It’s National Compliment Day. Time to dish out your favorite flattery to everyone you know—and yes, that means your employees too.
However, our research has found that a surprising 21% of employees say they feel strongly valued at the workplace. And 55% of workers would leave their current job for a company that clearly recognizes their employees. So far, the outlook is bleak. But we’ve said it before: lack of appreciation is the culprit.
Here are four powerful phrases you can use to for employee recognition:
“Great job! How did you do it?”
We know, saying “great job” can sound insincere, but only if it’s the only thing you’re able to muster. Back up the phrase by expressing your interest in their work. By asking them to teach you their methods, you’re playing the equality game and showing them you respect their skills.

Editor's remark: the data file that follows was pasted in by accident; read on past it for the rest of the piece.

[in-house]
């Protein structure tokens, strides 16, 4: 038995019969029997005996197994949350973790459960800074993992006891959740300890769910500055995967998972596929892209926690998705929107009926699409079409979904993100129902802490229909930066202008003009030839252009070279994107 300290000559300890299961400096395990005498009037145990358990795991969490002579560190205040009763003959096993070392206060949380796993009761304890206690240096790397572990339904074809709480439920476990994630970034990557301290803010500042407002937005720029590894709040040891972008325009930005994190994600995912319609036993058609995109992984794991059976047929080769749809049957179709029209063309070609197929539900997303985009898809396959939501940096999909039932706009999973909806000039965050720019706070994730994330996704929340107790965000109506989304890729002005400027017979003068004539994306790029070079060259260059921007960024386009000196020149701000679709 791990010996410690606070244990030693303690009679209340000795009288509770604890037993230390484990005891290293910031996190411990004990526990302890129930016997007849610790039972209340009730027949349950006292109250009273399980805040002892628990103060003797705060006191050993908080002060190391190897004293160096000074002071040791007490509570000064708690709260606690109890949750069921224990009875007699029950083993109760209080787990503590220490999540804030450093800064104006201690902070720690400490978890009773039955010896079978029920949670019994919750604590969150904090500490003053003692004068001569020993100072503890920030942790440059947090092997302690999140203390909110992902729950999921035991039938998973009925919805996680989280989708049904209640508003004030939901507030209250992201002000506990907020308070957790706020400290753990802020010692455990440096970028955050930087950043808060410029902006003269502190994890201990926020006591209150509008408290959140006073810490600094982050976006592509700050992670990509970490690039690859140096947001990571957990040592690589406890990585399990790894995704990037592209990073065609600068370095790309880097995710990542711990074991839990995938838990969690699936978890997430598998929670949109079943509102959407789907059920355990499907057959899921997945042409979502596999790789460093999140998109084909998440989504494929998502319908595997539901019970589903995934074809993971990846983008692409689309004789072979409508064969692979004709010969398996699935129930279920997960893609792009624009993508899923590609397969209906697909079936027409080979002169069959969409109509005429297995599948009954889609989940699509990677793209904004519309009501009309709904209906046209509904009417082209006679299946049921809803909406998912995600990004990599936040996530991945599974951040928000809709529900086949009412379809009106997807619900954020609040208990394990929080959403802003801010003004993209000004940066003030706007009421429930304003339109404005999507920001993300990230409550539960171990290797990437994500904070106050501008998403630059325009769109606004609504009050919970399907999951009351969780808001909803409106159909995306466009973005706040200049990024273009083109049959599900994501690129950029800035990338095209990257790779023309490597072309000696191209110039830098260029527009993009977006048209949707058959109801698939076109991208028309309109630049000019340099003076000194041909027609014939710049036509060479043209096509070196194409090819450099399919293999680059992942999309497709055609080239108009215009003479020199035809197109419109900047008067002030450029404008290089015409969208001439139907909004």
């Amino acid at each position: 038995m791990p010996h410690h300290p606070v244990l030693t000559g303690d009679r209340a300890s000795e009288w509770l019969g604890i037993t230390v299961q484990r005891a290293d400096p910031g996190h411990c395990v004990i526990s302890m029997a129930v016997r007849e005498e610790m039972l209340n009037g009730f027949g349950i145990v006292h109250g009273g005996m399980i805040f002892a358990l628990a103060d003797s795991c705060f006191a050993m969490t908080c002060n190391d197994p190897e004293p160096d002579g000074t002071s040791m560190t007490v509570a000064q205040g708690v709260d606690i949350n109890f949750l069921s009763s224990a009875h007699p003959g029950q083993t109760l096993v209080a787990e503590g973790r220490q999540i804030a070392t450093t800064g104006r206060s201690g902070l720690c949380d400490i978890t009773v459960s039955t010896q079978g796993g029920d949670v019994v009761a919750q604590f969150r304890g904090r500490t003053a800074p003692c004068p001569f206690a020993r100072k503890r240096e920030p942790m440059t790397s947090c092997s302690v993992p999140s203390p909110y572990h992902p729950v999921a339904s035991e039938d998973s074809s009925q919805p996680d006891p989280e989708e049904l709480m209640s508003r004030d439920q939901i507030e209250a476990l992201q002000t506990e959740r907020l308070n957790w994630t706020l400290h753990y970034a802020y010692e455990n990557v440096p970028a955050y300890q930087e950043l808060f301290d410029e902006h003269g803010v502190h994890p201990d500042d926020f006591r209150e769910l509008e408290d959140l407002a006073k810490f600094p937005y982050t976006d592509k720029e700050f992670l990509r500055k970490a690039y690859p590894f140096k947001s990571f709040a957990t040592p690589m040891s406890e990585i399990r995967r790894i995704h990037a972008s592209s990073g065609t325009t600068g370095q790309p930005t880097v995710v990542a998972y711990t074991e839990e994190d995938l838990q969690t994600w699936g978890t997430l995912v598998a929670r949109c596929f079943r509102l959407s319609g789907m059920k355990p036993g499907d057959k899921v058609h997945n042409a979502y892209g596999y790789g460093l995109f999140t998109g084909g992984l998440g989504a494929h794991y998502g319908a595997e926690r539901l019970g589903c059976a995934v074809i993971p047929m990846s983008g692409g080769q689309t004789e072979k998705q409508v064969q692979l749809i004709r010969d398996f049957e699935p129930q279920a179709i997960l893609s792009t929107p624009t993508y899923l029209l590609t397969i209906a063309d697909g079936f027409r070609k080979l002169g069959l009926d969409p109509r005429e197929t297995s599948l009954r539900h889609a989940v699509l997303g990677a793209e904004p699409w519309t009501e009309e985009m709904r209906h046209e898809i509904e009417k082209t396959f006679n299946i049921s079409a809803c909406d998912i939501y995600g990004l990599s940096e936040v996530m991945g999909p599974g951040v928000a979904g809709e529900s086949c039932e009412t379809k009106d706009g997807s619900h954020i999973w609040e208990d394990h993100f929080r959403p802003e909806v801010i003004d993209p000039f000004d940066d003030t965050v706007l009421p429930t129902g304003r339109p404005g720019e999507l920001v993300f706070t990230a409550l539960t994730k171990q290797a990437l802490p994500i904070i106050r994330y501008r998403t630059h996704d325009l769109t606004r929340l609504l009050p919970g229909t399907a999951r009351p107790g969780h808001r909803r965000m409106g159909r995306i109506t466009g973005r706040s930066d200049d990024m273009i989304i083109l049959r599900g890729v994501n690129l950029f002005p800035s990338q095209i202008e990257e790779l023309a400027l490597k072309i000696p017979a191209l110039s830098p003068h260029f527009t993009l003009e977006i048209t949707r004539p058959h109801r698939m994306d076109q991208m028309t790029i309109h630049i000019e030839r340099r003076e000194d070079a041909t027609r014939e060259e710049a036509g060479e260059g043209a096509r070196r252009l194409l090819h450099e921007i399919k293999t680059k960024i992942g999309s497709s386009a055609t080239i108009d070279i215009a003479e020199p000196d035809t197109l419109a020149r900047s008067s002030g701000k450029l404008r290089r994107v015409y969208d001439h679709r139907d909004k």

“You’ve really made an impact here.”
Employees want to know they’re making a difference in the company. This is especially true for millennials with 95% of them being motivated to work harder when they know how their work affects the organization. Saying this to employees lets them know that you’re taking notice of their work, and you appreciate their efforts.
“I trust your judgement.”
But make sure you’re being genuine so employees don’t think you’re being sarcastic. This phrase gives employees the highest level of appreciation: trust. It shows them that you recognize their ability to make the right decisions that will lead to the organization’s success. And not only that, but you’ll also ensure that employees will go above and beyond to meet your expectations.
“Thank you for … “
And obviously, the tried-and-true magical words: thank you. Make a significant impact in an employee’s day by justifying why you’re thankful. Maybe the employee took on a project last-minute. Or perhaps they stayed late to help their colleague. Whatever the reason, let them know you’re grateful for their efforts.
We’re not saying you should only reserve your compliments for today. Recognition should be handed out frequently—that is, if you want engaged employees.